Overloaded method value with alternatives


I am playing around with defining operators in Scala. I have the following code:

object Hello {

  abstract class Element {
    def &(e: Zero)
    def &(e: One)

  class Zero extends Element {
    override def &(e: Zero): Zero = this
    override def &(e: One): Zero = this
    override def toString: String = "0"

  class One extends Element {
    override def &(e: Zero): Zero = e
    override def &(e: One): One = this
    override def toString: String = "1"

  class Array2d {
    val plane = Array.fill[Element](4, 4){ new Zero }
    def setOne(x: Int, y: Int) = plane(y)(x) = new One()
    def dump(): Unit = { plane.foreach(line => {line.foreach(print); println();}); println(); }
    def &(other: Array2d) = {
      for (y <- 0 to plane.length - 1) {
        for (x <- 0 to plane(0).length - 1) {
          val a: Element = plane(y)(x)
          val b: Element = other.plane(y)(x)
          plane(y)(x) = a & b

  def main(args: Array[String]): Unit = {
    val zero = new Zero()
    val one = new One()

    println(zero & zero) // 0
    println(zero & one) // 0
    println(one & zero) // 0
    println(one & one) // 1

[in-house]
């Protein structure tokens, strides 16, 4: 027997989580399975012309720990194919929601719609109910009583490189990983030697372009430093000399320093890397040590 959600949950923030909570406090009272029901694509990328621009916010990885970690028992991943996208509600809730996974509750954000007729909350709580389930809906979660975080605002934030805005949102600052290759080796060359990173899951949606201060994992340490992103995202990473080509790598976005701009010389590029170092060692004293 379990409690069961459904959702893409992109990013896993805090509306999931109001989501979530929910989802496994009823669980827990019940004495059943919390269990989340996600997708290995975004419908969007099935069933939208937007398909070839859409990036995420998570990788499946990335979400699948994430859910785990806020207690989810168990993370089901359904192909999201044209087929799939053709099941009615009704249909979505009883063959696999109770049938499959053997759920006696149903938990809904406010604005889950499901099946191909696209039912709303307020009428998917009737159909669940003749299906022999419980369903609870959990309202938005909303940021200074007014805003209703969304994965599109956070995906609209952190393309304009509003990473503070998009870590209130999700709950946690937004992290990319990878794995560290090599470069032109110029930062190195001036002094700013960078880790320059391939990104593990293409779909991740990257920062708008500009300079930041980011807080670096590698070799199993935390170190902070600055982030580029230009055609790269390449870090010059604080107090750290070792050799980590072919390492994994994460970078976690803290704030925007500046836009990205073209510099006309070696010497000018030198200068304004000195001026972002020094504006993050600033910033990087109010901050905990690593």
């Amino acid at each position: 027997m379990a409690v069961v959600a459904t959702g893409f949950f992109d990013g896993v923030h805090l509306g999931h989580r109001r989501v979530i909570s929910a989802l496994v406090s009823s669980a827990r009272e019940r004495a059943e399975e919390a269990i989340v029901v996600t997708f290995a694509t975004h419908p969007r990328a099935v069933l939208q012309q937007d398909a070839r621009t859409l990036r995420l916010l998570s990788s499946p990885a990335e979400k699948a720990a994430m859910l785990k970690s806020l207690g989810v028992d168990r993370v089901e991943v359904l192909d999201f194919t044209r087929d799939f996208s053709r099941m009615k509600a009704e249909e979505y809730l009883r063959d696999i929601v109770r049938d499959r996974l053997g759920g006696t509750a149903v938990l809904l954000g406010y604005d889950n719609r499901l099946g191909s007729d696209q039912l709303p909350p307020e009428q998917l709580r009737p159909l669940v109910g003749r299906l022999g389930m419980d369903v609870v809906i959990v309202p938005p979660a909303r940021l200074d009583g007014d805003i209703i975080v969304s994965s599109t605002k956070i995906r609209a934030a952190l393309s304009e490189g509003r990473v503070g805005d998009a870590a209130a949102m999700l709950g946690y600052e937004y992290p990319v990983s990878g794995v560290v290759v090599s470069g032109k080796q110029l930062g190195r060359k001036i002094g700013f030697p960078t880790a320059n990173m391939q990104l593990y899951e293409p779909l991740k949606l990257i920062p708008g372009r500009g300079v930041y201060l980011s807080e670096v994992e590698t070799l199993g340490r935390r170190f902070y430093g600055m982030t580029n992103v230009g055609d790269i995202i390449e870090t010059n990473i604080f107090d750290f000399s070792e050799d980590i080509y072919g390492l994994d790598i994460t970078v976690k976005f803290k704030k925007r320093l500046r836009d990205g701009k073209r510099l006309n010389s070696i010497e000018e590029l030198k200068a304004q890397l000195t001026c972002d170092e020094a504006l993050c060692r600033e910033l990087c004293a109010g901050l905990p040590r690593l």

val arr1 = new Array2d()
    val arr2 = new Array2d()

    arr1.setOne(0, 0)
    arr1.setOne(1, 1)

    arr2.setOne(2, 2)
    arr2.setOne(3, 3)

    arr1 & arr2


My & operator works fine for One and Zero. But I am not able to implement the & operator for 2d arrays filled with ones and zeros. How can I solve that? My IDE is complaining that plane(y)(x) = a & b is interpreted as a recursive method without result type. However, the & between a and b is supposed to be the Operator defined in the elements. :thinking:

That error almost always means that you’ve left off the return type of a function, and are expecting more type inference than the compiler can provide. In particular, this will usually cause a failure in recursive functions like Array2d.&, so you should explicitly say what the return type is.

Also – I’m really kind of surprised you’re not getting an error from Element.&. Since you aren’t specifying a return type, it’s probably inferring the return type to be Unit, which probably isn’t what you intend. You should definitely specify it there. In general, it’s a bad idea to have abstract members that don’t specify their type – you usually won’t get the expected behavior.

More generally, this code isn’t going to do what you want. You can’t leave out return types in the parent and just define them later – you have to specify them in terms of abstract types, and fill those in in the children. So I’m afraid this is actually more work than you were hoping for.

(NB: you might be able to get closer to what you’re looking for in Scala 3, with its new transparent functionality. But that’s all still very experimental and in-development.)